Presentation on theme: "IS EVERYONE’S BUSINESS!"— Presentation transcript:
1 IS EVERYONE’S BUSINESS! N FE C TI O N CO N T R O LIS EVERYONE’S BUSINESS!Angela BillingsInfection Prevention and Control Practitioner
2 HEALTHCARE ASSOCIATED INFECTIONS (HCAI) are believed to cost theNHS at least £1billion annuallyand causes at least 5000 deaths”(National Audit Office 2000, 2004)
3 SO WHY IS IT YOUR CONCERN? Micro-organisms are HARDY, RESISTANT AND VIRILE creatures. Unfortunately they are not clever enough to know the difference between clinical and non-clinical personnel or between clinical and non clinical areas. As a result they…….GET EVERYWHERE!!!
4 HOW CAN THE SPREAD OF INFECTION BE PREVENTED? Soap and water, it’s the future!!!!
5 (The Centre for Disease Control and Prevention (CDC)) HAND HYGIENEIt is estimated that 80% of all infections are spread by hands(The Centre for Disease Control and Prevention (CDC))Hand hygiene is proven to be the most effective measure in reducing the spread of infection, e.g. from your hands to your face or to other peopleMost important, whatever we do for a patient, directly or indirectly, we use our hands. They’re the only tool we have. etc
6 INDICATIONS FOR HAND-HYGIENE When hands are visibly dirty, soiled or contaminated, wash with plain or antimicrobial soap and water (with a physical hand-washing with the soap and water for around 20 seconds)If hands are not visibly soiled, use an alcohol-based hand rub for routinely decontaminating handsWith one exception … C diff or diarrhoea
7 SPECIFIC INDICATIONS FOR HAND-HYGIENE BEFORE:Patient contactPreparing food and beveragesEatingAFTER:Cleaning equipmentUsing the toilet
8 SELF-REPORTED FACTORS FOR POOR ADHERENCE WITH HAND-HYGIENE Handwashing agents cause irritation and drynessSinks are inconveniently located/lack of sinksLack of soap and paper towelsToo busy/insufficient timeUnderstaffing/overcrowdingPatients needs take priorityLow risk of acquiring infection from patients
9 HAND WASHING DO YOU HAVE ON YOUR PREMISES….. A designated hand wash basin with easy access?A handwash basin in each treatment/ clinical area?Liquid soap and paper towels in wall mounted dispensers?Free of clutter and inappropriate items?All hand wash facilities are clean and intact, e.g. splash backs?
10 ALCOHOL HAND RUB - THE BENEFITS Requires less time than handwashingMore effective for standard handwashing than soapMore accessible than sinksReduces bacterial counts on hands, killing 99.5% of transient and residual pathogens initially and 99% at 180 minutesImproves skin conditionSafe for use with contact lensesEnsuring that the alcohol hand rub is dry before handling contact lenses.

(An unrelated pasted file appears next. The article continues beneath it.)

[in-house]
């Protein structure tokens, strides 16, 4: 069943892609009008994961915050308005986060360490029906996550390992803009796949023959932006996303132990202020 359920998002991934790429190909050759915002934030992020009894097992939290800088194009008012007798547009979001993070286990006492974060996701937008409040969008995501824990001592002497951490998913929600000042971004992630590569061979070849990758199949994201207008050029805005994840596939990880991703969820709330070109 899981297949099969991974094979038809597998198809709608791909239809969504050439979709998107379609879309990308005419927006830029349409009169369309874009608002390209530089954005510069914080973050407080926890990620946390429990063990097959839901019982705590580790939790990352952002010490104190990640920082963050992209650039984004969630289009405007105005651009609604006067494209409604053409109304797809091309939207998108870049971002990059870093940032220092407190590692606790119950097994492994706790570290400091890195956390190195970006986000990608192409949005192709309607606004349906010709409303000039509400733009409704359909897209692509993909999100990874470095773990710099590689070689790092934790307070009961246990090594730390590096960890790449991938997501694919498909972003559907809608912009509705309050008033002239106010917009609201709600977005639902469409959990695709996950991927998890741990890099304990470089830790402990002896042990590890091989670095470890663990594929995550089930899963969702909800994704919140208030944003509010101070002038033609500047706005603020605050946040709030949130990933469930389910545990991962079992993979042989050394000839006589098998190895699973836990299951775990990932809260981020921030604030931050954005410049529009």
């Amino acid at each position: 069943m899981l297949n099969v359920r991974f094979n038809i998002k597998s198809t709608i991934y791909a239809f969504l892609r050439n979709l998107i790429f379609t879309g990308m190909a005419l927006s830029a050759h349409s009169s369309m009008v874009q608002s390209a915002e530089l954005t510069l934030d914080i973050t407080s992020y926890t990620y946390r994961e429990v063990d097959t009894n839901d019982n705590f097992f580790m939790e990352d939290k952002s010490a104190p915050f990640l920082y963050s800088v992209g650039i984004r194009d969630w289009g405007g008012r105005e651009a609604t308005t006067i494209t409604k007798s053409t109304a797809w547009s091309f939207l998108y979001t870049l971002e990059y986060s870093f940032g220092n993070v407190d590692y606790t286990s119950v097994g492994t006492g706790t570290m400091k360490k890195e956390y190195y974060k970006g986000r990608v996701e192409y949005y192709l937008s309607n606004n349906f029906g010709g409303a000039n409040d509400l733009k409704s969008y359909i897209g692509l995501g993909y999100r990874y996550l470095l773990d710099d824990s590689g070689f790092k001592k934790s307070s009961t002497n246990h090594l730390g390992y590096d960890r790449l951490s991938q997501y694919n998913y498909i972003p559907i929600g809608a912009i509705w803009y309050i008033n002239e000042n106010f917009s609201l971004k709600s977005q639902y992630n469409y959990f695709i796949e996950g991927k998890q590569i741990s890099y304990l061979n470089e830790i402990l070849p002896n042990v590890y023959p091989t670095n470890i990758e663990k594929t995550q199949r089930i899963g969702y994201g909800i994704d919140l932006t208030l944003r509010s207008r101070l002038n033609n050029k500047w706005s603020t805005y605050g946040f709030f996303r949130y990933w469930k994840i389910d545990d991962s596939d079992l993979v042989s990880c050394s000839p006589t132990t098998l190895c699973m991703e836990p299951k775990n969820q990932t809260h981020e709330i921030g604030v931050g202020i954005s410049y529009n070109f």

11 The most common mode of transmission of pathogens is via the hands. DON’T TAKE IT HOME!The most common mode of transmission of pathogens is via the hands.POTENTIAL HAZARDS FOR HARBOURING MICRO-ORGANISMS:Stoned rings/jewelleryArtificial nails, nail varnish or Nail ArtHCWs not using hand-creams or lotions,leading to dry and cracked skinCuts or broken skinALWAYSWear plain band ringNo artificial nails, nail polish or nail jewelleryHydrate hands e.g. with hand creamCover cuts/abrasions with a waterproof dressingKeep nails short
12 THE ENVIRONMENT CONSIDER YOUR WORKPLACE ENVIRONMENT & ASK YOURSELF: Who is responsible for the cleaning or decontamination of the environment, equipment, etc?What maintenance programme is in place?What is it cleaned with? How often?What if it gets dirty interim? What procedures are in place?Where is this information recorded?The cuddly toys, play areas are present, little johnny vomiting. The CQC have been introduced to assess compliance against cleanliness and infection control. It is recognised that Primary care providers are not the same as Acute Trusts and there are no plans to include Optometrists and pharmacists with GPs and Dentists who have to register by April But all providers have to “display adequate systems of IP&C”
13 THE ENVIRONMENTClean surfaces with detergent to remove contaminants and dry thoroughlyIf a surface has potentially or known infectious material on it, follow the cleaning with a solution containing chlorine 1000 parts per million (p.p.m) or for visible blood stained 10,000 p.p.mCracks and exposed areas will harbour bacteria, ensure areas are filled or sealedEnsure equipment, surfaces, floors, etc are in a good state of repair
14 LEGISLATION The Health and Safety at Work Act (1974) Control of Substances Hazardous to Health Regulations 2002 (COSHH)The Health and Social Care Act 2008 (The Hygiene Code)EU Directives relating to Waste 2006Consumer Protection Act 1987CPA 1987 includes the use of defective equipment . The reuse of a single instrument renders the manf. Not liable and the user adopts this liability. Therefore, don’t reuse single use instruments.
15 WASTE MANAGEMENT AND SEGREGATION Household Waste BLACKE.g. paper towels, tissues, etcOffensive Waste TIGERE.g. disposable tonometer probesInfectious (hazardous) Waste ORANGEE.g. a patient with an eye infection with identified risk of infectionAnatomical Waste YELLOWCytotoxic/Cytostatic Waste PURPLE e.g. ChloramphenicolNon hazardous Pharmaceutical Waste YELLOW containerE.g. MinimsJust wish to raise awareness of the differing waste streams which came into force under the EU legislation for Healthcare Waste in 2006.
16 WASTE MANAGEMENT AND SEGREGATION Each optometrist should:Review all waste generated to ensure it is segregated and disposed of appropriatelyEnsure each work area has the appropriate waste streams and waste bin in placeEnsure that the bag is no more than two thirds full and the neck is fastened securely.The Trust or the individual can be fined up to £150,000 for incorrect disposal of wasteWhen there’s only one bin in a room, more often than not it’s a yellow clinical waste bin.All clinical waste in Rotherham is autoclaved and sent to landfill. Sharps are still transported for incineration.